At dusk, make your way to Orana where chef Jock Zonfrillo conjures magic with the studied use of native Australian and bush ingredients such as wattle seed, lilly pilly and beach succulents. The 18 to 20-course menu is stellar throughout—a rarity for any degustation meal these days.
A trip to Adelaide is not complete without spending some time at Penfolds’ Magill Estate. Enjoy brunch at Magill Estate Kitchen with views of the historic Penfolds vines, followed by a tasting at the cellar door. Return in the evening to the chic Magill Estate Restaurant for their tasting menu and a bottle of Grange.
McLaren Vale is all about the panorama. One of Australia’s oldest wine regions, this town is blessed with vineyards on rolling hills looking over St Vincent’s Gulf. Farmers here grow olives, almonds, quinces and pears very well. Pick up a bottle of first run extra virgin olive oil along with a case of the legendary Joseph Double Pruned Cab Sauv 2009 at the Primo Estate cellar door. Double pruning is a technique pioneered by Joe Grilli, Primo Estate’s owner and winemaker, in order to make an elegant and finely textured wine from vines grown in a warm climate. The vines are pruned twice; the primary crop completely removed to produce a second crop of small berried grapes that ripen well into late autumn.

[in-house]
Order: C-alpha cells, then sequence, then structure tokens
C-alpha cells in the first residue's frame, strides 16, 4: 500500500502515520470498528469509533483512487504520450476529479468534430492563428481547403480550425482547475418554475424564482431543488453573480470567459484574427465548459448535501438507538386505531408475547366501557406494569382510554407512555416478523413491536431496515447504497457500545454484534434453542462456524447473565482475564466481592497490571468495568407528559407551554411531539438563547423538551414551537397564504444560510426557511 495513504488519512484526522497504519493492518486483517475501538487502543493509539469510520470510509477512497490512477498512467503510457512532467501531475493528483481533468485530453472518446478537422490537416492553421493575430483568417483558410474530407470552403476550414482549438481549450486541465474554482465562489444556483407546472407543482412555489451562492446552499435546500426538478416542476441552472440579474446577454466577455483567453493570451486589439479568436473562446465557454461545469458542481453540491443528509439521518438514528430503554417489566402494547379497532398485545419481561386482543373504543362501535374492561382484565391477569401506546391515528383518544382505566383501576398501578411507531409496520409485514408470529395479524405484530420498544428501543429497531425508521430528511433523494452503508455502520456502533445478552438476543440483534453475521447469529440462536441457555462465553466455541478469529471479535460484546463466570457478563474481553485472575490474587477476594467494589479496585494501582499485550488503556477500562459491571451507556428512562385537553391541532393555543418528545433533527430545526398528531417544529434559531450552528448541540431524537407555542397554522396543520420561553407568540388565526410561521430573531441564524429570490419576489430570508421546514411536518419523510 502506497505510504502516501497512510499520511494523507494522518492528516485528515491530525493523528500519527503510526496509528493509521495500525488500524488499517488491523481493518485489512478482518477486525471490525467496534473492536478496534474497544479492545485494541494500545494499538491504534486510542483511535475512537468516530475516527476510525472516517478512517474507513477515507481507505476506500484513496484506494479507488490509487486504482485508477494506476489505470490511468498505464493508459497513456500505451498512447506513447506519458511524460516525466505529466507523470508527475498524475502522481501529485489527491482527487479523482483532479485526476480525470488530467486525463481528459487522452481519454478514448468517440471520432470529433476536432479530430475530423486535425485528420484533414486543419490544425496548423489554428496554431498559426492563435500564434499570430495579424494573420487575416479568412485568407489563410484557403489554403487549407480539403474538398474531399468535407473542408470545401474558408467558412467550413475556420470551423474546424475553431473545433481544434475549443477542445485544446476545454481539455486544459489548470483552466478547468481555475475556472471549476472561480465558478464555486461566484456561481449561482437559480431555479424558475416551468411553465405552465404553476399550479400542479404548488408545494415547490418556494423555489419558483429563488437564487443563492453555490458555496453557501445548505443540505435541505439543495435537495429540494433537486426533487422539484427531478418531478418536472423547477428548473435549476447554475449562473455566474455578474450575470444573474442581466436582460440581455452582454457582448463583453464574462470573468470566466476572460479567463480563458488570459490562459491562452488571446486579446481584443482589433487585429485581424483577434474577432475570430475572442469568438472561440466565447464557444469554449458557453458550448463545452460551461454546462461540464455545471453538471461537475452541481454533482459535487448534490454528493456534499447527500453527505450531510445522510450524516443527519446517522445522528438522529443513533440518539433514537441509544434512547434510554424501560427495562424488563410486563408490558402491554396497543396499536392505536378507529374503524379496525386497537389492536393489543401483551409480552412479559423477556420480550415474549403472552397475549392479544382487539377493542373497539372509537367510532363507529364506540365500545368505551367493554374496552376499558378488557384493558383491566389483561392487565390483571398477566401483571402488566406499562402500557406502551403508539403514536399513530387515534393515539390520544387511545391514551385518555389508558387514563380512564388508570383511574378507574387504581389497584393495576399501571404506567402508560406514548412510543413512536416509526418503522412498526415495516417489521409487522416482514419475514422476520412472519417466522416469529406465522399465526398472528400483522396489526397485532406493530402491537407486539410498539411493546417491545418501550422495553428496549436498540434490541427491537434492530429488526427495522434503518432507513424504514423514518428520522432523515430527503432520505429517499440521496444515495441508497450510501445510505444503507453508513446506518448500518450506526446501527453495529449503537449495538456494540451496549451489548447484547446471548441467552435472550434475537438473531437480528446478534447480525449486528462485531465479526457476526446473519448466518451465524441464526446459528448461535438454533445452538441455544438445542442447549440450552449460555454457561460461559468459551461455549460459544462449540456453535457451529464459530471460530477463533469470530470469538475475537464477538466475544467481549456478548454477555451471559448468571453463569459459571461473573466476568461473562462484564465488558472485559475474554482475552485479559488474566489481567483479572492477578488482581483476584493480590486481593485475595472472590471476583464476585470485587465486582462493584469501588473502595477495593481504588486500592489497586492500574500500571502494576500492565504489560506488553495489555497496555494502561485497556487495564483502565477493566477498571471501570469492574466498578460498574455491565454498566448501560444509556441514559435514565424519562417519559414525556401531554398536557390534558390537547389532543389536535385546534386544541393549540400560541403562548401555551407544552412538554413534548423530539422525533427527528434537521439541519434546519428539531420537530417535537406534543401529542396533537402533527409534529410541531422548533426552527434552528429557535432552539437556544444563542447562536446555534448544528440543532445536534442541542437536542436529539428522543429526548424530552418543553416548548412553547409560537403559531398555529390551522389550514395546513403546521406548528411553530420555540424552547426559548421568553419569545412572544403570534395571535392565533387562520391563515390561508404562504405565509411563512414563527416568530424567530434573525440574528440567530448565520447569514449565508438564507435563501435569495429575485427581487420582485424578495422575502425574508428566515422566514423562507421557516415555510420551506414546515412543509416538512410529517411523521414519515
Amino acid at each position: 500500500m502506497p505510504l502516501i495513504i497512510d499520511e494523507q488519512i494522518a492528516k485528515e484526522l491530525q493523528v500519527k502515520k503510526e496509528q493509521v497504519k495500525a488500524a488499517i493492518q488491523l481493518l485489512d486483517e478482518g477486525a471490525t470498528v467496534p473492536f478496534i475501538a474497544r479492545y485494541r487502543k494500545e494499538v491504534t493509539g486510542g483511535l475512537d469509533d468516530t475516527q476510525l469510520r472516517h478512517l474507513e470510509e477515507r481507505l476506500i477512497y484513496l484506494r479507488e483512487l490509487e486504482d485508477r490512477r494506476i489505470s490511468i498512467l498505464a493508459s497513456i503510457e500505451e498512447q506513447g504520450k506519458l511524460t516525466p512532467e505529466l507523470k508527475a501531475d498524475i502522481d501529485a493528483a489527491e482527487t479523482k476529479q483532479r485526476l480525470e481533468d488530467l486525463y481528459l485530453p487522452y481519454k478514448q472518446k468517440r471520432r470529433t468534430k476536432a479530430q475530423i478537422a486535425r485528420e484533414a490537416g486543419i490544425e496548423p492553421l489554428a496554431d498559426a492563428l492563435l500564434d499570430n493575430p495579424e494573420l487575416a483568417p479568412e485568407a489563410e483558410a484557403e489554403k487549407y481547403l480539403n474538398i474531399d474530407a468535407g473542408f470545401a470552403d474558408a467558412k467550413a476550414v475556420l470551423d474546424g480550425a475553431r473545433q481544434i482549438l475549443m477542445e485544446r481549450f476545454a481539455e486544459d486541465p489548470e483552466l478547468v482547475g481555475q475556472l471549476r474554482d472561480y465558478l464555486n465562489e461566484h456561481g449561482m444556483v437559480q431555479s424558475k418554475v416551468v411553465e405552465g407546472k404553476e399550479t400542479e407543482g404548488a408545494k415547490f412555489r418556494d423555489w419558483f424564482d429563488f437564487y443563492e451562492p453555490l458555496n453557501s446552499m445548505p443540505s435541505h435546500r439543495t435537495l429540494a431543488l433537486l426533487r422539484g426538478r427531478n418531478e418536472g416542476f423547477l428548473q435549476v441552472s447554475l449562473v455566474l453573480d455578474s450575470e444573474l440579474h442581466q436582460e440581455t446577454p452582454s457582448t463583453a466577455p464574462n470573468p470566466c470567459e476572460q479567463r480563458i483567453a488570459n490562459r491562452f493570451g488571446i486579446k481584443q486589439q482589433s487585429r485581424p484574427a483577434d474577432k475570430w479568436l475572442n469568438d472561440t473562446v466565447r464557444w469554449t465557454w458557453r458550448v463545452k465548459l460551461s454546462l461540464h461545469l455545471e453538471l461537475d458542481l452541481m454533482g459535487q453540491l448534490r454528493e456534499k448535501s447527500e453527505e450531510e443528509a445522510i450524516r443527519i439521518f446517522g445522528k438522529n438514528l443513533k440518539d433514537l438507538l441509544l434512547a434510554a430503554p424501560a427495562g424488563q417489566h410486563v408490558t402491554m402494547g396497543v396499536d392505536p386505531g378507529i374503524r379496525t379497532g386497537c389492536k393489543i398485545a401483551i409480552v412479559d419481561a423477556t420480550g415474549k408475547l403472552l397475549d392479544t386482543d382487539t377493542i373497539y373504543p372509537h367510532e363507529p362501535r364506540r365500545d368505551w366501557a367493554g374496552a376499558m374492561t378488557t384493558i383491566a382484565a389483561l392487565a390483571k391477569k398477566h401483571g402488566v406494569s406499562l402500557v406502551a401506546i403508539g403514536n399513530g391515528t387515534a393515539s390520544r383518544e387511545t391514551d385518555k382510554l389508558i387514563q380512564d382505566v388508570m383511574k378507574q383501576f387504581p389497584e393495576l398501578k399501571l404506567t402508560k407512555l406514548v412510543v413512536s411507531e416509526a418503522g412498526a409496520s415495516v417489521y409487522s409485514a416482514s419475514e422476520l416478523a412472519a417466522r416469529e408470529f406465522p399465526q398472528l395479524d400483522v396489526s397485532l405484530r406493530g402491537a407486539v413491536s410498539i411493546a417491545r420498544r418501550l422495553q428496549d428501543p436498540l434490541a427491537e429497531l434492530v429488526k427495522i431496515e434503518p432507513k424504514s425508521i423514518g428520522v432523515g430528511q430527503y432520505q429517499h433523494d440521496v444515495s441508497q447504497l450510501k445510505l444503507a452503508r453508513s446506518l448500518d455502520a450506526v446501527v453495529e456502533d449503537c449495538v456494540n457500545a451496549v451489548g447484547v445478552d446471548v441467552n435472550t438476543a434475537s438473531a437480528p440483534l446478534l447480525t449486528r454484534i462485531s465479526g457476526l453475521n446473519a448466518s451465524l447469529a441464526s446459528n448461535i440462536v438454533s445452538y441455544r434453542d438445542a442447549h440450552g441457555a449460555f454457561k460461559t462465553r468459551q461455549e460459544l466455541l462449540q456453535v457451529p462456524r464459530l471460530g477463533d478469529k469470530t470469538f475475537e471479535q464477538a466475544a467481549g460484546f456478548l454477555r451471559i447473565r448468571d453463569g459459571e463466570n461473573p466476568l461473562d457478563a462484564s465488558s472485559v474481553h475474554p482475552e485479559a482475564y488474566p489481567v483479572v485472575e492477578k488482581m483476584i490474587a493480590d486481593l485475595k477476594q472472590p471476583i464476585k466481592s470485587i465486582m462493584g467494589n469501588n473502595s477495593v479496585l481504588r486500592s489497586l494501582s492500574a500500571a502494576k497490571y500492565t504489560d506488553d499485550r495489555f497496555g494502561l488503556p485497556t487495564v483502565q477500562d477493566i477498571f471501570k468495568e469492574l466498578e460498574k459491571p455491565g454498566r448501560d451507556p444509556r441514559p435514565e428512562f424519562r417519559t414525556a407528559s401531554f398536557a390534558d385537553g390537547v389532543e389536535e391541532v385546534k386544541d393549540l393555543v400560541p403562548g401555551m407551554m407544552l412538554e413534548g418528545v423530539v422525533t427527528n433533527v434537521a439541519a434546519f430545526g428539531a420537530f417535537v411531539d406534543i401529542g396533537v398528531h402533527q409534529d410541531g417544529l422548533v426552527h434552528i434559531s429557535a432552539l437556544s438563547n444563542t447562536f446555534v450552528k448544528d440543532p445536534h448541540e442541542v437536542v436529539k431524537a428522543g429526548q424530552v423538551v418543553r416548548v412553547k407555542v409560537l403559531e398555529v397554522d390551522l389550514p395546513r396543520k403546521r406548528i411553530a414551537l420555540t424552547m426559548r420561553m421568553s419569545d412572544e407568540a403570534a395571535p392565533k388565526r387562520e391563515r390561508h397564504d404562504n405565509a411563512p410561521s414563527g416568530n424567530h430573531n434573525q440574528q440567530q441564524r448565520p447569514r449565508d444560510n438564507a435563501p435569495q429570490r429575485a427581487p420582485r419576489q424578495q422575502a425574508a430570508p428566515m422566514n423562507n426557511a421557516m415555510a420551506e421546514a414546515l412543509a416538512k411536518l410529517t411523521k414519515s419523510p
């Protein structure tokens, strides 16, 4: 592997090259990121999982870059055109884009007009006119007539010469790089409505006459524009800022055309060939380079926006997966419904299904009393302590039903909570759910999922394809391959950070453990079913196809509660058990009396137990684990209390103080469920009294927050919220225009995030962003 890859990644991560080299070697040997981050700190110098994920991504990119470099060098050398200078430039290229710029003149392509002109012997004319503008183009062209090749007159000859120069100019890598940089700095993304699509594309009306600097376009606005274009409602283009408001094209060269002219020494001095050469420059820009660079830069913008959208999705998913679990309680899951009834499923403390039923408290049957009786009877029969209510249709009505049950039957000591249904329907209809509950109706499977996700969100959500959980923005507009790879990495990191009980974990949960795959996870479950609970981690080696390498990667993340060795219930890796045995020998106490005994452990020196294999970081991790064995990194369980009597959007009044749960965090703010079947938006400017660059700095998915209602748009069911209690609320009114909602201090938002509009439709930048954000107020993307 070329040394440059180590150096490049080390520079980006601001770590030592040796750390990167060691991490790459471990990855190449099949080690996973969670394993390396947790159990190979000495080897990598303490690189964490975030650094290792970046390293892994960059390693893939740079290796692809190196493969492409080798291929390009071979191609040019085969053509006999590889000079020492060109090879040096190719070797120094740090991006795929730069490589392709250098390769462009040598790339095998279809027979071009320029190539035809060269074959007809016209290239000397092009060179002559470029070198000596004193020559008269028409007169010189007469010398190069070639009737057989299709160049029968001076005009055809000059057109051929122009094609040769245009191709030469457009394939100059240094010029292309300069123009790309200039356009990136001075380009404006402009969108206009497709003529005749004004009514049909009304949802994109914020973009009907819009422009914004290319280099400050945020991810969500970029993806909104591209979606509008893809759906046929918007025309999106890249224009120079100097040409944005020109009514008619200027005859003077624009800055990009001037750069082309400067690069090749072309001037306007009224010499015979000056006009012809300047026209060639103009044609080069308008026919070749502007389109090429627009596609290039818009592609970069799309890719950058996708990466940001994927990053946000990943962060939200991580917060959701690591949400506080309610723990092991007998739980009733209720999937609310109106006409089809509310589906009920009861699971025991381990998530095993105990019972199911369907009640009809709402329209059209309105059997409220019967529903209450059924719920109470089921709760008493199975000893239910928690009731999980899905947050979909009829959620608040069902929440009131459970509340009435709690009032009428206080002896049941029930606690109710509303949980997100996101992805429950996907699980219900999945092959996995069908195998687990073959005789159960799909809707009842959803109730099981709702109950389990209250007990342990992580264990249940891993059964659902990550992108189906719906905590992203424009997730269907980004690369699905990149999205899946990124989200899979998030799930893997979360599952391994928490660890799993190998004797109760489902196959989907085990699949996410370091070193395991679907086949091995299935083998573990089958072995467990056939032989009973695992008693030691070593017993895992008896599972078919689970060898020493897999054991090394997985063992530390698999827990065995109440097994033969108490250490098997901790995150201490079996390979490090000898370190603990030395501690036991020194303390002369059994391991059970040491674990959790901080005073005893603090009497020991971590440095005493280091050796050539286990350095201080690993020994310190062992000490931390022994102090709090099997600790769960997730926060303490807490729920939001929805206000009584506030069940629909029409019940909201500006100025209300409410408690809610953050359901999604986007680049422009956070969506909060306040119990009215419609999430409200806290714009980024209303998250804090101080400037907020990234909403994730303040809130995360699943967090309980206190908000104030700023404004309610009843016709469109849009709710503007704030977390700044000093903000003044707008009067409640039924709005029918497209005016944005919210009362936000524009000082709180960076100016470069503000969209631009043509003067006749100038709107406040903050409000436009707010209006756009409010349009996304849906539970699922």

At d’Arenberg, fourth-generation owner and winemaker Chester Osborn creates wines with quirky, flamboyant names such as The Feral Fox, The Daddy Long Legs or The Old Bloke & The Three Young Blondes—all of which have intriguing back stories to their namesakes. The insouciance of this brand belies the rich heritage of the d’Arenberg estate and business that started in 1912.
Since early 2016, this family-owned wine business has been making headlines globally for the construction of its d’Arenberg Cube, an AUD14-million glass-encased structure that resembles the Rubik’s Cube. The Cube is slated to house a restaurant, an art installation room, tasting rooms and more. It will co-exist with the current 19th century homestead with its cosy cellar door and the iconic d’Arry’s Verandah Restaurant—all overlooking the McLaren Vale hills and coastline.